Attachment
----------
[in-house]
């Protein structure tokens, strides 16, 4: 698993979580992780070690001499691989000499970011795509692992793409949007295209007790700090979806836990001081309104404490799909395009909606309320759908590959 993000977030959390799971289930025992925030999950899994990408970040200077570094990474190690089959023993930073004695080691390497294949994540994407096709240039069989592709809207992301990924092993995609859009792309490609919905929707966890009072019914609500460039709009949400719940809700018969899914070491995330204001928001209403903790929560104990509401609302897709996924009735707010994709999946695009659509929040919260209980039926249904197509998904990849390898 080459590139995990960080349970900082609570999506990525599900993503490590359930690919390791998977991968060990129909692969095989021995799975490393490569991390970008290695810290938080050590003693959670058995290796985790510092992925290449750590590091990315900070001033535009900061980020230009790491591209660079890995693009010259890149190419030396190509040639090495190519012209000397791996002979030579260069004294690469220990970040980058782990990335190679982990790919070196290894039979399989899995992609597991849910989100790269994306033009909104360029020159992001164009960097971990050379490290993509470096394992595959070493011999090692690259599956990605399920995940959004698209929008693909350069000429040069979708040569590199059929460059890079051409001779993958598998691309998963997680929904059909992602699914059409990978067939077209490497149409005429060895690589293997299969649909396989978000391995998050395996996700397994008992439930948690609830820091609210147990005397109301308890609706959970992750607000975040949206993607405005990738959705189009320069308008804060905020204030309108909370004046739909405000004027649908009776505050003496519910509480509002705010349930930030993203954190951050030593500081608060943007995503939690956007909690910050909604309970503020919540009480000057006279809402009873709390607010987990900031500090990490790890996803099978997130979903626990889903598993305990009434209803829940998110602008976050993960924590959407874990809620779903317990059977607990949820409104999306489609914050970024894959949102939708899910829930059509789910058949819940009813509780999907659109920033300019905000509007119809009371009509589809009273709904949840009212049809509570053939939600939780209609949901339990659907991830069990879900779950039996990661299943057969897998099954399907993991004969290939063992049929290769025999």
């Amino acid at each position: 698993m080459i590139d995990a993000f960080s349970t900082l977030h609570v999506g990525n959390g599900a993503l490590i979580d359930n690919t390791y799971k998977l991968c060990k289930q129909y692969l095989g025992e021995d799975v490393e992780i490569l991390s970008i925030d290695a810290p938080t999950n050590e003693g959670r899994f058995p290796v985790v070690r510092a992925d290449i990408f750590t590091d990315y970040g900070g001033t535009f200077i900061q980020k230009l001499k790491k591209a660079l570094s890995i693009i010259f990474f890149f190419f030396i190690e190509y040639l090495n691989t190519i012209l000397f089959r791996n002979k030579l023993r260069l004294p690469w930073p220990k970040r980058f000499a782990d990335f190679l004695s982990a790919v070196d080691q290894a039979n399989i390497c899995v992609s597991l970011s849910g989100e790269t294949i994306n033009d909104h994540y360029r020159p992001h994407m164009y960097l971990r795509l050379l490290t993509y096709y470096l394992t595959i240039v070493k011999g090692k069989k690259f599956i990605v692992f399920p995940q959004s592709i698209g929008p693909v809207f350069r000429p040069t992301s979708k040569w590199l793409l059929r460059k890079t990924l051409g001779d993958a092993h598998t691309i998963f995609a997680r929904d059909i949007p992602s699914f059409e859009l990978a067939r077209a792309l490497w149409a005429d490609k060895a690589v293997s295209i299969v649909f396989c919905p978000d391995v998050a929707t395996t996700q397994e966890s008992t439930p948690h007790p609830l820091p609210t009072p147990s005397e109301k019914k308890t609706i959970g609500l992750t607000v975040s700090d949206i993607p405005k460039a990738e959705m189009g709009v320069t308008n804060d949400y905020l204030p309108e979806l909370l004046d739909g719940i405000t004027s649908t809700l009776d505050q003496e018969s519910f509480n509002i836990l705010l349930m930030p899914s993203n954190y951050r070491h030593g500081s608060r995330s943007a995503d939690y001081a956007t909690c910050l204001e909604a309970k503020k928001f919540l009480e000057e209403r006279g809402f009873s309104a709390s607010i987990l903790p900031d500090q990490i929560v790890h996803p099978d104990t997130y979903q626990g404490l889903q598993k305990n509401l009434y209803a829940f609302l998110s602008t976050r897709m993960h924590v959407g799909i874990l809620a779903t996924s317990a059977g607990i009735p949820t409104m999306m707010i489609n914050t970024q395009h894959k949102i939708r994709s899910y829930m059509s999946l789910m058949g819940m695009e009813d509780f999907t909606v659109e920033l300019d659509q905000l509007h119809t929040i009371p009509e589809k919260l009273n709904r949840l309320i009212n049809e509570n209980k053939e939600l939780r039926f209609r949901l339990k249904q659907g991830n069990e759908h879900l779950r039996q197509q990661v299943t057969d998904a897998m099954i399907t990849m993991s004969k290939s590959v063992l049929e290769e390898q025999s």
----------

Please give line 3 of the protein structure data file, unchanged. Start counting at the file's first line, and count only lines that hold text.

């Amino acid at each position: 698993m080459i590139d995990a993000f960080s349970t900082l977030h609570v999506g990525n959390g599900a993503l490590i979580d359930n690919t390791y799971k998977l991968c060990k289930q129909y692969l095989g025992e021995d799975v490393e992780i490569l991390s970008i925030d290695a810290p938080t999950n050590e003693g959670r899994f058995p290796v985790v070690r510092a992925d290449i990408f750590t590091d990315y970040g900070g001033t535009f200077i900061q980020k230009l001499k790491k591209a660079l570094s890995i693009i010259f990474f890149f190419f030396i190690e190509y040639l090495n691989t190519i012209l000397f089959r791996n002979k030579l023993r260069l004294p690469w930073p220990k970040r980058f000499a782990d990335f190679l004695s982990a790919v070196d080691q290894a039979n399989i390497c899995v992609s597991l970011s849910g989100e790269t294949i994306n033009d909104h994540y360029r020159p992001h994407m164009y960097l971990r795509l050379l490290t993509y096709y470096l394992t595959i240039v070493k011999g090692k069989k690259f599956i990605v692992f399920p995940q959004s592709i698209g929008p693909v809207f350069r000429p040069t992301s979708k040569w590199l793409l059929r460059k890079t990924l051409g001779d993958a092993h598998t691309i998963f995609a997680r929904d059909i949007p992602s699914f059409e859009l990978a067939r077209a792309l490497w149409a005429d490609k060895a690589v293997s295209i299969v649909f396989c919905p978000d391995v998050a929707t395996t996700q397994e966890s008992t439930p948690h007790p609830l820091p609210t009072p147990s005397e109301k019914k308890t609706i959970g609500l992750t607000v975040s700090d949206i993607p405005k460039a990738e959705m189009g709009v320069t308008n804060d949400y905020l204030p309108e979806l909370l004046d739909g719940i405000t004027s649908t809700l009776d505050q003496e018969s519910f509480n509002i836990l705010l349930m930030p899914s993203n954190y951050r070491h030593g500081s608060r995330s943007a995503d939690y001081a956007t909690c910050l204001e909604a309970k503020k928001f919540l009480e000057e209403r006279g809402f009873s309104a709390s607010i987990l903790p900031d500090q990490i929560v790890h996803p099978d104990t997130y979903q626990g404490l889903q598993k305990n509401l009434y209803a829940f609302l998110s602008t976050r897709m993960h924590v959407g799909i874990l809620a779903t996924s317990a059977g607990i009735p949820t409104m999306m707010i489609n914050t970024q395009h894959k949102i939708r994709s899910y829930m059509s999946l789910m058949g819940m695009e009813d509780f999907t909606v659109e920033l300019d659509q905000l509007h119809t929040i009371p009509e589809k919260l009273n709904r949840l309320i009212n049809e509570n209980k053939e939600l939780r039926f209609r949901l339990k249904q659907g991830n069990e759908h879900l779950r039996q197509q990661v299943t057969d998904a897998m099954i399907t990849m993991s004969k290939s590959v063992l049929e290769e390898q025999s």